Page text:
The war in Vietnam, spanning more than twenty years, was one of the most divisive conflicts ever to envelop the United States, and its complexity and consequences did not end with the fall of Saigon in 1975. As Peter Sills demonstrates in "Toxic War," veterans faced a new enemy beyond post-traumatic stress disorder or debilitating battle injuries. Many of them faced a new, more pernicious, slow-killing enemy: the cancerous effects of Agent Orange.
Originally introduced by Dow and other chemical companies as a herbicide in the United States and adopted by the military as a method of deforesting the war zone of Vietnam, in order to deny the enemy cover, Agent Orange also found its way into the systems of numerous active-duty soldiers. Sills argues that manufacturers understood the dangers of this compound and did nothing to protect American soldiers.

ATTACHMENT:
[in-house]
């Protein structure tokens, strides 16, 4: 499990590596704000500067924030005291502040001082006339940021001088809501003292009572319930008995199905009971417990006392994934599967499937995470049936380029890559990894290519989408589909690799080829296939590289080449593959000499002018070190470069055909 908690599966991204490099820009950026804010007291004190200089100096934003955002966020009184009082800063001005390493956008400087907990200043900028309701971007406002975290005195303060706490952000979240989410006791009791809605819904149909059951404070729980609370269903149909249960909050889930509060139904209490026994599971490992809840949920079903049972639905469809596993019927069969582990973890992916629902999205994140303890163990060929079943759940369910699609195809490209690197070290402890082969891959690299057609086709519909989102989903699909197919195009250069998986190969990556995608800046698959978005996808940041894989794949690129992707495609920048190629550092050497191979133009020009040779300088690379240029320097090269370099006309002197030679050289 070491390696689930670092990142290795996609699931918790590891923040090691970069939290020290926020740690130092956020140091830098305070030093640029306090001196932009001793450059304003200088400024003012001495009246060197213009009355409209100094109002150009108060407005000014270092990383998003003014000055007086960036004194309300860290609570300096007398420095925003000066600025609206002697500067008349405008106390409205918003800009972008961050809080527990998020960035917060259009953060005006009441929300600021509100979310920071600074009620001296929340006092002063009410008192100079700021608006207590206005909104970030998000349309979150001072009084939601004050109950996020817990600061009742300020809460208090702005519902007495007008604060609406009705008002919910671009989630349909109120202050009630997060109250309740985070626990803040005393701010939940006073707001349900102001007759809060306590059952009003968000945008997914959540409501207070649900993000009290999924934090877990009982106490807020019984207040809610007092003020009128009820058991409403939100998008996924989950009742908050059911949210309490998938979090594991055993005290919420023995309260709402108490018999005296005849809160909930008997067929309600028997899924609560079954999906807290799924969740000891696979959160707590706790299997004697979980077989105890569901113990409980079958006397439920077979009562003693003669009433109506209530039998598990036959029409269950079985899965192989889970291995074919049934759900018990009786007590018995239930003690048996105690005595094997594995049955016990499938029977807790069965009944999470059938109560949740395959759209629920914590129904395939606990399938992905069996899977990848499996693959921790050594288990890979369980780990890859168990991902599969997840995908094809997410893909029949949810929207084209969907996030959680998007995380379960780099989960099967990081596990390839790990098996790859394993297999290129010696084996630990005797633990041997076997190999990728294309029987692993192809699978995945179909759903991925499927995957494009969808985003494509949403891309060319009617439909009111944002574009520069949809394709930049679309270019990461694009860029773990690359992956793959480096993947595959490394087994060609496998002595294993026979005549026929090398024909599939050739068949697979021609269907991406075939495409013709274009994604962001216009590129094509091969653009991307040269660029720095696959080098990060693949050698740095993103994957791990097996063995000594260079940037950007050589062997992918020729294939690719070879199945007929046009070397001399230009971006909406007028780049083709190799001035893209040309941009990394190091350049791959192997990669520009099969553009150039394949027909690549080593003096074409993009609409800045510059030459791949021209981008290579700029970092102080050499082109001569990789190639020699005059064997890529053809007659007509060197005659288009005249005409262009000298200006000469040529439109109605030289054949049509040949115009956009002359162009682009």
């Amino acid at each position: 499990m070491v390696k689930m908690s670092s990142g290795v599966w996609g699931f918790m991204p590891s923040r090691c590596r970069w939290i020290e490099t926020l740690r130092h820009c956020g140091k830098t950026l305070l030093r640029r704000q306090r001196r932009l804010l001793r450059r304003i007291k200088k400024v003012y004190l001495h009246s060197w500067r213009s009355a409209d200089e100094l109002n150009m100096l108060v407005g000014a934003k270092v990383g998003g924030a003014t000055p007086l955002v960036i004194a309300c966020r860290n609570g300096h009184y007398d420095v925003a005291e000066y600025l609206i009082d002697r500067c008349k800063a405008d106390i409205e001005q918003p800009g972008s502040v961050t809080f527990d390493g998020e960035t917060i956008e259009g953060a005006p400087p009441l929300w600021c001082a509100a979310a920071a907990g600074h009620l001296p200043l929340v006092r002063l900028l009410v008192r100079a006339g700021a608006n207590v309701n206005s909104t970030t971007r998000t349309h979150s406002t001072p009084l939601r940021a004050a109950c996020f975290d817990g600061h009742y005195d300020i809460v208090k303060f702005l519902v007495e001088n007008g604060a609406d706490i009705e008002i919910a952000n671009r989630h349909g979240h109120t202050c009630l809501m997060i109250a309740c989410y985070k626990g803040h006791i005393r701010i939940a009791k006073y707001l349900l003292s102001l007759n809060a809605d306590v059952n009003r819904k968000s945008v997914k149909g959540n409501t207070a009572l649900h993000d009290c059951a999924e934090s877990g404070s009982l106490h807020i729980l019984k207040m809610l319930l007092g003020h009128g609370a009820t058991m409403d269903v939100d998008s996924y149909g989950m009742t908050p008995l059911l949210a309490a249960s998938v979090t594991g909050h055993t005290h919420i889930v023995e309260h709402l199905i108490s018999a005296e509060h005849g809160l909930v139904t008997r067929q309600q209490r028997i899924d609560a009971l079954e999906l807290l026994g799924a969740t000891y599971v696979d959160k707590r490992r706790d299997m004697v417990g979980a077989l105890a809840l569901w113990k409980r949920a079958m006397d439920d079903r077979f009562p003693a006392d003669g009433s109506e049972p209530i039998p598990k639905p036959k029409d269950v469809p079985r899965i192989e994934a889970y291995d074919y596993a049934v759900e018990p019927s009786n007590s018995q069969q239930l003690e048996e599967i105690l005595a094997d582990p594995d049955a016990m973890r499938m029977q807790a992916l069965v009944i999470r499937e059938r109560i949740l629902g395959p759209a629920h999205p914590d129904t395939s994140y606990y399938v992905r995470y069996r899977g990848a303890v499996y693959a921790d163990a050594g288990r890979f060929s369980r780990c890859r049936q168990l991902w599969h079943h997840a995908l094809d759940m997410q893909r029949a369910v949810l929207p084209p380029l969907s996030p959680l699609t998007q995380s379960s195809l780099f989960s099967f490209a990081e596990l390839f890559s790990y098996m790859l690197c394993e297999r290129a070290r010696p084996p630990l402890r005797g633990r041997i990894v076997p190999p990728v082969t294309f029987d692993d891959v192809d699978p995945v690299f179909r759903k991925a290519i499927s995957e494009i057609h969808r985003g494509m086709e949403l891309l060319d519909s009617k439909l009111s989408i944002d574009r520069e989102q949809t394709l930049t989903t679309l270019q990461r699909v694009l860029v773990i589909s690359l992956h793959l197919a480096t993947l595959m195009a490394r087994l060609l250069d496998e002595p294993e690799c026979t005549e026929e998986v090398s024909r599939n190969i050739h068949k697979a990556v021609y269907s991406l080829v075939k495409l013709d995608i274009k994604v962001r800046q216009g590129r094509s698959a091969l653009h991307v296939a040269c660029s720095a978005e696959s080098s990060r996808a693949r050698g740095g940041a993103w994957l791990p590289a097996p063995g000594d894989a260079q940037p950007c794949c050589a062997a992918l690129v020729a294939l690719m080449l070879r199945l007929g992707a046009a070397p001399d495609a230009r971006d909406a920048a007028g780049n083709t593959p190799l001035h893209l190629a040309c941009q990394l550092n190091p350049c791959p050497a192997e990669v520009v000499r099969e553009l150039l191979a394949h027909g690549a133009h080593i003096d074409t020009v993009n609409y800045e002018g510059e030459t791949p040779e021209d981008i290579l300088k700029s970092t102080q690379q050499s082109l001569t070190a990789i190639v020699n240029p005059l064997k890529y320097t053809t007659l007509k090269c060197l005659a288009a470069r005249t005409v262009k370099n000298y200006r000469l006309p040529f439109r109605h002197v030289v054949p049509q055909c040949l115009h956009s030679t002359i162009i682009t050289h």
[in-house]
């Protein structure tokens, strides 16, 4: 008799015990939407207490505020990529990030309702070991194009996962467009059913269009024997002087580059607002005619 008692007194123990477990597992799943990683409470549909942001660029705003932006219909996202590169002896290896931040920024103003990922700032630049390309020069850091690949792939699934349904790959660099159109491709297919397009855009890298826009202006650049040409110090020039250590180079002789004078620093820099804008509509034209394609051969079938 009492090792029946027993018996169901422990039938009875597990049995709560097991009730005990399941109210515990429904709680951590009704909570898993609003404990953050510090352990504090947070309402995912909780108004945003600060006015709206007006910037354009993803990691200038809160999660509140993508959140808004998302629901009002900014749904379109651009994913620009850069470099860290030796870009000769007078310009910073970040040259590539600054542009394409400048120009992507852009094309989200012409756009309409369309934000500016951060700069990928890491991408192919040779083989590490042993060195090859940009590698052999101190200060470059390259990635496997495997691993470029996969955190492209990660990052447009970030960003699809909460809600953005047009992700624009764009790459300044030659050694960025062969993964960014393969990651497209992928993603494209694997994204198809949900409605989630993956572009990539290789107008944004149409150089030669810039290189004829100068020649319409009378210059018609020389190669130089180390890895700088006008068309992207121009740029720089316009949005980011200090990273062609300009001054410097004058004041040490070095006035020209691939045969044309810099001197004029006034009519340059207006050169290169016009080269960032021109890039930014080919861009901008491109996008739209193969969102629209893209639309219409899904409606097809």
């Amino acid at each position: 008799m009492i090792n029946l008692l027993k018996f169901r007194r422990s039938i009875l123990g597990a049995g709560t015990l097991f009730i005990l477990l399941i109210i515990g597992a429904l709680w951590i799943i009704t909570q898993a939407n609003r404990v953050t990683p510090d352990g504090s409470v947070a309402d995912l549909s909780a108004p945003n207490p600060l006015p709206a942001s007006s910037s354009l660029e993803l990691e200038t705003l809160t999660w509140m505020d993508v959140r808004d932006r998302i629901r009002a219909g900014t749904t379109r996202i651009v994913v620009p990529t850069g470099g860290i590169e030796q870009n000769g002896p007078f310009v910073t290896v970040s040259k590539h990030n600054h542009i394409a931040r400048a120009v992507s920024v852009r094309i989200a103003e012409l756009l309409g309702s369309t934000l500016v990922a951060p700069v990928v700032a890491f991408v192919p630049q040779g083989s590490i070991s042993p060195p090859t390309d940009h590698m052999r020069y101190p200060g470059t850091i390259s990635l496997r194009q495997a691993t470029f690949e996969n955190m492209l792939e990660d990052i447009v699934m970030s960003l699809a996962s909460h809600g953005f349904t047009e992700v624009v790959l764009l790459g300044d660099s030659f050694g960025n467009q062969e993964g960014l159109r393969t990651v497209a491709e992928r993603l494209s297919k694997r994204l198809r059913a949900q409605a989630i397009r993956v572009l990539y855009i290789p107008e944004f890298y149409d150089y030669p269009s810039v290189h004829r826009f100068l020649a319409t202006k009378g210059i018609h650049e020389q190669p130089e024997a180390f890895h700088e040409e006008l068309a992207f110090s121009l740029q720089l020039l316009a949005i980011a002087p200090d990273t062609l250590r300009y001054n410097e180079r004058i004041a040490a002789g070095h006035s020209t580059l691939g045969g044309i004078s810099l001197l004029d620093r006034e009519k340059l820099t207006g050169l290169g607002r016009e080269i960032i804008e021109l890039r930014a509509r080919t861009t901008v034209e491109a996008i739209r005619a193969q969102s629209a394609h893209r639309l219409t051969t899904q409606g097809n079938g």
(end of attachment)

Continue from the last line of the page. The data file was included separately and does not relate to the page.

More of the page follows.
"Toxic War" takes the reader behind the scenes into the halls of political power and industry, where the debates about the use of Agent Orange and its potential side effects raged. In the end, the only way these veterans could seek justice was in the court of law and public opinion. Unprecedented in its access to legal, medical, and government documentation, as well as to the personal testimonies of veterans, "Toxic War" endeavors to explore all sides of this epic battle.